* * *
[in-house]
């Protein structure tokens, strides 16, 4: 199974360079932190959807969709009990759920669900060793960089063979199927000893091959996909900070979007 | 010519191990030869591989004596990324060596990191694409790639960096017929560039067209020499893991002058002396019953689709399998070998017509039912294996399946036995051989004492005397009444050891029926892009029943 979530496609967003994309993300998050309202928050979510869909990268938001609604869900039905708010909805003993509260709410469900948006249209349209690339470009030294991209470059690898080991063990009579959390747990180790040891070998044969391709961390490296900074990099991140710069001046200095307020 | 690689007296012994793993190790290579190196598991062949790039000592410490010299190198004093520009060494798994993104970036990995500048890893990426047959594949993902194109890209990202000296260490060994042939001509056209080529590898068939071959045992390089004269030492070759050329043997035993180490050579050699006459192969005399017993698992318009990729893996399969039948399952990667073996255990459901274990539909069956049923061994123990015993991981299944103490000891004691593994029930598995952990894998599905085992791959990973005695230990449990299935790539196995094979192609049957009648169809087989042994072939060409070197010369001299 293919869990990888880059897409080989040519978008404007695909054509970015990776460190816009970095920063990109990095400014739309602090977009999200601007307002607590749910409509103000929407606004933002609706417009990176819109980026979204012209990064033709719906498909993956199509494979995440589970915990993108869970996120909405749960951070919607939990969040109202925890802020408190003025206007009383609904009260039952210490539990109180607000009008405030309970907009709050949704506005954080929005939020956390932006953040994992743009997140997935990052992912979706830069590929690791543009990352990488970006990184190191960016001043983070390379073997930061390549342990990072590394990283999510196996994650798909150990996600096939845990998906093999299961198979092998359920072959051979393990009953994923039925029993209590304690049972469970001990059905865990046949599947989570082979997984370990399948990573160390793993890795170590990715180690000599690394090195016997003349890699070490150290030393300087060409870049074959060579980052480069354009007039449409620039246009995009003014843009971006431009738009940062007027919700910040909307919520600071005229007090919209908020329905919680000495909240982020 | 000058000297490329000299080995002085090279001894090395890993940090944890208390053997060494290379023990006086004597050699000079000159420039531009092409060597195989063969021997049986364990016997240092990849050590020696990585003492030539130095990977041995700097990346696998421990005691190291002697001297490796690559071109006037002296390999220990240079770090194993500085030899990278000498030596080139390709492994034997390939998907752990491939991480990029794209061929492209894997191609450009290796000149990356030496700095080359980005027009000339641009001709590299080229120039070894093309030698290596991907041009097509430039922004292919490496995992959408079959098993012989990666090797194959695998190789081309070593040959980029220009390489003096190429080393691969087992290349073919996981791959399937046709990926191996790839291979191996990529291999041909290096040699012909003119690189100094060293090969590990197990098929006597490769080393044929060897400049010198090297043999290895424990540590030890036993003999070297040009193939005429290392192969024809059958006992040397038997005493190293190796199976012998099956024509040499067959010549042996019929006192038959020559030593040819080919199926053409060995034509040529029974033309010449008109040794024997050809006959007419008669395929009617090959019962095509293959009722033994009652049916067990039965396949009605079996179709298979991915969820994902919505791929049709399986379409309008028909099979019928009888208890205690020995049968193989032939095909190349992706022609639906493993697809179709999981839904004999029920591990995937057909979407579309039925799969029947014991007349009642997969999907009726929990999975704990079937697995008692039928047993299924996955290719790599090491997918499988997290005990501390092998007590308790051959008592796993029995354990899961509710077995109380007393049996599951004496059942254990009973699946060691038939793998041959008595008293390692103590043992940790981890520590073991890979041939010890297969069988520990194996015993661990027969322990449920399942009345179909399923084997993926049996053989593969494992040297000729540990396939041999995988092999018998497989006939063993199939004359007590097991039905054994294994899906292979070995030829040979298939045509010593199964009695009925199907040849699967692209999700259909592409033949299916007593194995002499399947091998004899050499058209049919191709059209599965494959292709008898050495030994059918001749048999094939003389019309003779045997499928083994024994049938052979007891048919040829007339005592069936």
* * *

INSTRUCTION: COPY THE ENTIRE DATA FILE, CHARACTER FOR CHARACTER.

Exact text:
[in-house]
């Protein structure tokens, strides 16, 4: 199974360079932190959807969709009990759920669900060793960089063979199927000893091959996909900070979007 | 010519191990030869591989004596990324060596990191694409790639960096017929560039067209020499893991002058002396019953689709399998070998017509039912294996399946036995051989004492005397009444050891029926892009029943 979530496609967003994309993300998050309202928050979510869909990268938001609604869900039905708010909805003993509260709410469900948006249209349209690339470009030294991209470059690898080991063990009579959390747990180790040891070998044969391709961390490296900074990099991140710069001046200095307020 | 690689007296012994793993190790290579190196598991062949790039000592410490010299190198004093520009060494798994993104970036990995500048890893990426047959594949993902194109890209990202000296260490060994042939001509056209080529590898068939071959045992390089004269030492070759050329043997035993180490050579050699006459192969005399017993698992318009990729893996399969039948399952990667073996255990459901274990539909069956049923061994123990015993991981299944103490000891004691593994029930598995952990894998599905085992791959990973005695230990449990299935790539196995094979192609049957009648169809087989042994072939060409070197010369001299 293919869990990888880059897409080989040519978008404007695909054509970015990776460190816009970095920063990109990095400014739309602090977009999200601007307002607590749910409509103000929407606004933002609706417009990176819109980026979204012209990064033709719906498909993956199509494979995440589970915990993108869970996120909405749960951070919607939990969040109202925890802020408190003025206007009383609904009260039952210490539990109180607000009008405030309970907009709050949704506005954080929005939020956390932006953040994992743009997140997935990052992912979706830069590929690791543009990352990488970006990184190191960016001043983070390379073997930061390549342990990072590394990283999510196996994650798909150990996600096939845990998906093999299961198979092998359920072959051979393990009953994923039925029993209590304690049972469970001990059905865990046949599947989570082979997984370990399948990573160390793993890795170590990715180690000599690394090195016997003349890699070490150290030393300087060409870049074959060579980052480069354009007039449409620039246009995009003014843009971006431009738009940062007027919700910040909307919520600071005229007090919209908020329905919680000495909240982020 | 000058000297490329000299080995002085090279001894090395890993940090944890208390053997060494290379023990006086004597050699000079000159420039531009092409060597195989063969021997049986364990016997240092990849050590020696990585003492030539130095990977041995700097990346696998421990005691190291002697001297490796690559071109006037002296390999220990240079770090194993500085030899990278000498030596080139390709492994034997390939998907752990491939991480990029794209061929492209894997191609450009290796000149990356030496700095080359980005027009000339641009001709590299080229120039070894093309030698290596991907041009097509430039922004292919490496995992959408079959098993012989990666090797194959695998190789081309070593040959980029220009390489003096190429080393691969087992290349073919996981791959399937046709990926191996790839291979191996990529291999041909290096040699012909003119690189100094060293090969590990197990098929006597490769080393044929060897400049010198090297043999290895424990540590030890036993003999070297040009193939005429290392192969024809059958006992040397038997005493190293190796199976012998099956024509040499067959010549042996019929006192038959020559030593040819080919199926053409060995034509040529029974033309010449008109040794024997050809006959007419008669395929009617090959019962095509293959009722033994009652049916067990039965396949009605079996179709298979991915969820994902919505791929049709399986379409309008028909099979019928009888208890205690020995049968193989032939095909190349992706022609639906493993697809179709999981839904004999029920591990995937057909979407579309039925799969029947014991007349009642997969999907009726929990999975704990079937697995008692039928047993299924996955290719790599090491997918499988997290005990501390092998007590308790051959008592796993029995354990899961509710077995109380007393049996599951004496059942254990009973699946060691038939793998041959008595008293390692103590043992940790981890520590073991890979041939010890297969069988520990194996015993661990027969322990449920399942009345179909399923084997993926049996053989593969494992040297000729540990396939041999995988092999018998497989006939063993199939004359007590097991039905054994294994899906292979070995030829040979298939045509010593199964009695009925199907040849699967692209999700259909592409033949299916007593194995002499399947091998004899050499058209049919191709059209599965494959292709008898050495030994059918001749048999094939003389019309003779045997499928083994024994049938052979007891048919040829007339005592069936």